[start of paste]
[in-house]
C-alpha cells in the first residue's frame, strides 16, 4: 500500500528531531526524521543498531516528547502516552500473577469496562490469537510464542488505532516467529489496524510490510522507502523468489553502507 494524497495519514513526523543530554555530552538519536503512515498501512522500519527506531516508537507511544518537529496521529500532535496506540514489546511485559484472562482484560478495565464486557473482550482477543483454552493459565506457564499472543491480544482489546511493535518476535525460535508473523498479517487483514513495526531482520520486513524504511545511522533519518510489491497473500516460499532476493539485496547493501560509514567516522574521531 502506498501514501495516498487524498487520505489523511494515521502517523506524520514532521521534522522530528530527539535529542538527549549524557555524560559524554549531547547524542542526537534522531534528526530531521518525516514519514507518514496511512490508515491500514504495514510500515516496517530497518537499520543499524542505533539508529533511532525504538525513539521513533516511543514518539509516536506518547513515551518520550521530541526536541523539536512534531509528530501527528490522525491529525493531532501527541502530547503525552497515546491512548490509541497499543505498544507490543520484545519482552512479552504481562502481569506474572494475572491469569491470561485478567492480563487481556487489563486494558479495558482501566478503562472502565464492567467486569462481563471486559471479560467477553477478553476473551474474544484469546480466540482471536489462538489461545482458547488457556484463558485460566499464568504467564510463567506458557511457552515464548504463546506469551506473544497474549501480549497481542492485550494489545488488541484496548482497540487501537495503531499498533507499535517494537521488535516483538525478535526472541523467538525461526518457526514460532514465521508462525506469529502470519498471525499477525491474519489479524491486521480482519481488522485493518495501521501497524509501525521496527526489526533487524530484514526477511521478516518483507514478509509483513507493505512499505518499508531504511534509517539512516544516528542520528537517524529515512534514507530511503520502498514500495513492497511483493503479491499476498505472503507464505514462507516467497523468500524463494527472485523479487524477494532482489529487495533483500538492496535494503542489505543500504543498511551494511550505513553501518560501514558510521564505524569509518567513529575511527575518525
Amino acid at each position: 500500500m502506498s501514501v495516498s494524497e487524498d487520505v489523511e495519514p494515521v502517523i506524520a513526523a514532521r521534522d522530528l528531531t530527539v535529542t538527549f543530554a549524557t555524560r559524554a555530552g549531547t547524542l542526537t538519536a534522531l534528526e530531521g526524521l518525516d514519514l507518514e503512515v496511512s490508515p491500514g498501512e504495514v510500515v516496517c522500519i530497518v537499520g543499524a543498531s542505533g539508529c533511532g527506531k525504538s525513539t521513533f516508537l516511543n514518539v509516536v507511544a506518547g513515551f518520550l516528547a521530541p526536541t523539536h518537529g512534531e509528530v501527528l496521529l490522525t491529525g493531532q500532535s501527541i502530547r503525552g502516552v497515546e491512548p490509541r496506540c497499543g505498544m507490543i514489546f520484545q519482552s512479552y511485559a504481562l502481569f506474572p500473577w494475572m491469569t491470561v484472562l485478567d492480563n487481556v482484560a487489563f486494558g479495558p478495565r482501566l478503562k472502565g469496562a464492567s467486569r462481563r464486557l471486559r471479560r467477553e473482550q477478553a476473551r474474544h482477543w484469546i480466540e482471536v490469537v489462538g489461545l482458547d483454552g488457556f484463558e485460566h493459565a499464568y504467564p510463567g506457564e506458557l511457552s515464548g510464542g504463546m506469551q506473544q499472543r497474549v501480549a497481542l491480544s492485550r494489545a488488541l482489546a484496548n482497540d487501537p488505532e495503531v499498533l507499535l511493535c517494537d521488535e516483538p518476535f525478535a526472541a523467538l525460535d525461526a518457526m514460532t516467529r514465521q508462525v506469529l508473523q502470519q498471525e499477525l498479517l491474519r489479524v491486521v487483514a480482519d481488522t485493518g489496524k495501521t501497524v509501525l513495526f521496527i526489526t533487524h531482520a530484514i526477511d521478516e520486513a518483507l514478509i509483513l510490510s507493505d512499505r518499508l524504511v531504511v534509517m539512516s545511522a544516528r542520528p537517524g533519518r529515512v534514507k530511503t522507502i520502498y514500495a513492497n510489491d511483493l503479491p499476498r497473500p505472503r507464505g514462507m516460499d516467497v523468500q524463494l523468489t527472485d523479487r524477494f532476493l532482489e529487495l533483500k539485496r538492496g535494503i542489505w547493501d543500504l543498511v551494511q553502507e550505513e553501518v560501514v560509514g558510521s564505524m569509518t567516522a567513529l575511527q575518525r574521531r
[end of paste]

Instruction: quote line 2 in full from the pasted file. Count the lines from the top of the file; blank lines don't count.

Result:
C-alpha cells in the first residue's frame, strides 16, 4: 500500500528531531526524521543498531516528547502516552500473577469496562490469537510464542488505532516467529489496524510490510522507502523468489553502507 494524497495519514513526523543530554555530552538519536503512515498501512522500519527506531516508537507511544518537529496521529500532535496506540514489546511485559484472562482484560478495565464486557473482550482477543483454552493459565506457564499472543491480544482489546511493535518476535525460535508473523498479517487483514513495526531482520520486513524504511545511522533519518510489491497473500516460499532476493539485496547493501560509514567516522574521531 502506498501514501495516498487524498487520505489523511494515521502517523506524520514532521521534522522530528530527539535529542538527549549524557555524560559524554549531547547524542542526537534522531534528526530531521518525516514519514507518514496511512490508515491500514504495514510500515516496517530497518537499520543499524542505533539508529533511532525504538525513539521513533516511543514518539509516536506518547513515551518520550521530541526536541523539536512534531509528530501527528490522525491529525493531532501527541502530547503525552497515546491512548490509541497499543505498544507490543520484545519482552512479552504481562502481569506474572494475572491469569491470561485478567492480563487481556487489563486494558479495558482501566478503562472502565464492567467486569462481563471486559471479560467477553477478553476473551474474544484469546480466540482471536489462538489461545482458547488457556484463558485460566499464568504467564510463567506458557511457552515464548504463546506469551506473544497474549501480549497481542492485550494489545488488541484496548482497540487501537495503531499498533507499535517494537521488535516483538525478535526472541523467538525461526518457526514460532514465521508462525506469529502470519498471525499477525491474519489479524491486521480482519481488522485493518495501521501497524509501525521496527526489526533487524530484514526477511521478516518483507514478509509483513507493505512499505518499508531504511534509517539512516544516528542520528537517524529515512534514507530511503520502498514500495513492497511483493503479491499476498505472503507464505514462507516467497523468500524463494527472485523479487524477494532482489529487495533483500538492496535494503542489505543500504543498511551494511550505513553501518560501514558510521564505524569509518567513529575511527575518525